The wide variety of presentations of PTHA suggests that there may be multiple underlying mechanisms of headache after head injury. Acute headache is presumed to be a direct result of the associated head trauma. However, the mechanism underlying chronic posttraumatic headache symptoms is more ambiguous and has been speculated to involve significant biochemical shifts. More specific mechanisms are yet to be elucidated.
Overuse of analgesic medication is common among those with chronic symptoms after traumatic head injury and has been shown to be a likely influencing factor in headaches in several studies (See Medication-Overuse Headache in this issue). A 2014 study retrospectively analyzed headache course in 77 individuals with cPTHA and found that 70% of the cases met criteria for probable medication-overuse headache (MOH), with use of simple analgesics at least 15 days per month for 3 or more months.17
There are many phenotypes of PTHA, most of which resemble headaches in people who did not experience head trauma. Thus, it is important for providers to be familiar with the ICHD general headache criteria to be able to describe the symptoms of children and adolescents who have had head injury. Migraine-type headaches, as well as tension-type headaches, are seen commonly in the posttraumatic period. In a prospective Canadian study of 44 children with persistent PTHA after mTBI, 39% of children had migraine-type headaches, 9% had tension-type headaches, and 4% had probable MOH.3 Similar numbers were seen in an Israeli study of 74 pediatric patients with traumatic brain injury, in which 54% had headaches resembling migraines and 32% had symptoms most consistent with tension-type headaches.18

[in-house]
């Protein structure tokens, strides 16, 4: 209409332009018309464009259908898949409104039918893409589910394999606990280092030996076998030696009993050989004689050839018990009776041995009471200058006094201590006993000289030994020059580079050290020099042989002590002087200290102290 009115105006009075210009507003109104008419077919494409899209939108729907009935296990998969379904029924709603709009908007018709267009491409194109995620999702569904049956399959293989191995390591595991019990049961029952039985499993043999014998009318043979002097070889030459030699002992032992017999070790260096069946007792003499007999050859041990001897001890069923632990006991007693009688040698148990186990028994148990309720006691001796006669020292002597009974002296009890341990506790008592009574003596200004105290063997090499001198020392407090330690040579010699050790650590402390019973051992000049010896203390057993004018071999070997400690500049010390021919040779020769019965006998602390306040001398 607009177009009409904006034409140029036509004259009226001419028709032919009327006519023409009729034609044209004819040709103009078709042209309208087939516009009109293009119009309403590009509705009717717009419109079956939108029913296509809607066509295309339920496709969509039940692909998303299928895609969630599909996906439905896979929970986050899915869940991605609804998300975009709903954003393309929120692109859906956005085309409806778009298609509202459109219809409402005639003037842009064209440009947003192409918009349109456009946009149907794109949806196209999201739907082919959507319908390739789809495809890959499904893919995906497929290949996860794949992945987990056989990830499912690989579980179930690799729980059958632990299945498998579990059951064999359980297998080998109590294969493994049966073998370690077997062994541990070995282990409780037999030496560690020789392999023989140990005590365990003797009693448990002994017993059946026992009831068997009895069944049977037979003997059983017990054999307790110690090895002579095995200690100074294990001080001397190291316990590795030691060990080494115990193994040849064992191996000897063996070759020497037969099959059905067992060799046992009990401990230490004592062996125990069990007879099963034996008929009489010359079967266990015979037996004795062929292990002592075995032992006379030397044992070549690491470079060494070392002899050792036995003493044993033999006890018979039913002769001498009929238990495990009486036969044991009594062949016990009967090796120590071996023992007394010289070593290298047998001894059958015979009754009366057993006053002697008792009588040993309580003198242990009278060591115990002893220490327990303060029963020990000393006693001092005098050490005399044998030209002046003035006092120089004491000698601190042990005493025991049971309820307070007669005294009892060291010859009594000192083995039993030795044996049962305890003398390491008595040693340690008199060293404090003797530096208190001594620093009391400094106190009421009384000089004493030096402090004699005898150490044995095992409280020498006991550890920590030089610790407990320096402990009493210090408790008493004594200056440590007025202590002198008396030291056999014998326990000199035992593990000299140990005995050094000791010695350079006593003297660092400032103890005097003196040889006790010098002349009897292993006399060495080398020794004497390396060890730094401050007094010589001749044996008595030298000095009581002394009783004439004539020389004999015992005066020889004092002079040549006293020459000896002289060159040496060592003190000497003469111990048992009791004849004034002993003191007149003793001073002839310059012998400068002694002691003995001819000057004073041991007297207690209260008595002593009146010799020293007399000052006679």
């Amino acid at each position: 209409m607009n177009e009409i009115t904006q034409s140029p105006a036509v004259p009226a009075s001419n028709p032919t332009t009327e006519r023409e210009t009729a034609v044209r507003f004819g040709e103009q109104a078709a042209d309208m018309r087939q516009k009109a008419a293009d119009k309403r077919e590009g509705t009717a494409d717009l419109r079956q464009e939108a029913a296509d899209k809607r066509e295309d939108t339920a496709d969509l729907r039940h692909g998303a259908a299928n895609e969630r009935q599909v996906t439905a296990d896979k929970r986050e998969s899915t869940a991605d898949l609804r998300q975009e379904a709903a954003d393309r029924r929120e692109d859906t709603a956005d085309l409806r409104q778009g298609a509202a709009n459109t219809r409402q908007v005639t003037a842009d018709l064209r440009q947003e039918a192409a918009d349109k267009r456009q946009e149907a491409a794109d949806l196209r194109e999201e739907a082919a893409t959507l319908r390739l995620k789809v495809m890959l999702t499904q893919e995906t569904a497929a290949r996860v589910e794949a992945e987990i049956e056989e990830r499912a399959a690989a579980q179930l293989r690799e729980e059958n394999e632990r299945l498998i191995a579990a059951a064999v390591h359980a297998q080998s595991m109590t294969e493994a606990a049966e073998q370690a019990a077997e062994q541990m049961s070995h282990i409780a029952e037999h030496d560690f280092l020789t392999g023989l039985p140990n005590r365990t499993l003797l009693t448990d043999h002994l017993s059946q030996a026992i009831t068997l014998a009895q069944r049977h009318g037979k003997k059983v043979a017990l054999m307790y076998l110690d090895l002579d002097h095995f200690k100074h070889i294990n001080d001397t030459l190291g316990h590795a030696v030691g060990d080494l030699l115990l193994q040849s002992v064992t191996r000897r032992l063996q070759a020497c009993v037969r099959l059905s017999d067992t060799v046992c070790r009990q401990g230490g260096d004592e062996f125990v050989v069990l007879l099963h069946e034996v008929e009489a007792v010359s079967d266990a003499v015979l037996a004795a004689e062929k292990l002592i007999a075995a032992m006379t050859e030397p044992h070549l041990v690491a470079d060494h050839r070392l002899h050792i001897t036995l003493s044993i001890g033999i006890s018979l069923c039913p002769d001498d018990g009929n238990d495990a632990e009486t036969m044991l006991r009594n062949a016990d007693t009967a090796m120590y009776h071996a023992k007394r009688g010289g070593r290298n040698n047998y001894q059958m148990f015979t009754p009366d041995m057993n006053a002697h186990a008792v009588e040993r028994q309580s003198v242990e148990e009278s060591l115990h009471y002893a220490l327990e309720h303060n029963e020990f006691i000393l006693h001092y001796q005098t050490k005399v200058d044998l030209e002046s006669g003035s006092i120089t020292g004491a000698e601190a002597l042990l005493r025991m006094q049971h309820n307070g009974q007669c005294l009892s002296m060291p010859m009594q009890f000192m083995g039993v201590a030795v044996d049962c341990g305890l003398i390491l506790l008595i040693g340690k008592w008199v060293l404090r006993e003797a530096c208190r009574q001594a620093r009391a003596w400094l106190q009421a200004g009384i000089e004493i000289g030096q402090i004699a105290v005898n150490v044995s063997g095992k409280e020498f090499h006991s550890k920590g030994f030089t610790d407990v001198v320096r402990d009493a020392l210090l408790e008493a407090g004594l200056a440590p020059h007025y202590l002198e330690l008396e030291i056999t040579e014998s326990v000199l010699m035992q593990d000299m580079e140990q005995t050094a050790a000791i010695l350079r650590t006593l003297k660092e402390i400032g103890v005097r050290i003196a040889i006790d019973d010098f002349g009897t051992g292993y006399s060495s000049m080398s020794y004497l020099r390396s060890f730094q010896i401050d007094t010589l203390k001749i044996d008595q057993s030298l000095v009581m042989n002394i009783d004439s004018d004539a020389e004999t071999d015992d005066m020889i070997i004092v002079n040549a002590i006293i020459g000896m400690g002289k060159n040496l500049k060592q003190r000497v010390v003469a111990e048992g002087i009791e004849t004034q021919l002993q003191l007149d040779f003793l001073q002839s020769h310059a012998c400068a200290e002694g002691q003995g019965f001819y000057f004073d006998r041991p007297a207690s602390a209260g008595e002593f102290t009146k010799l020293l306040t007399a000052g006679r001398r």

Association With Other Symptoms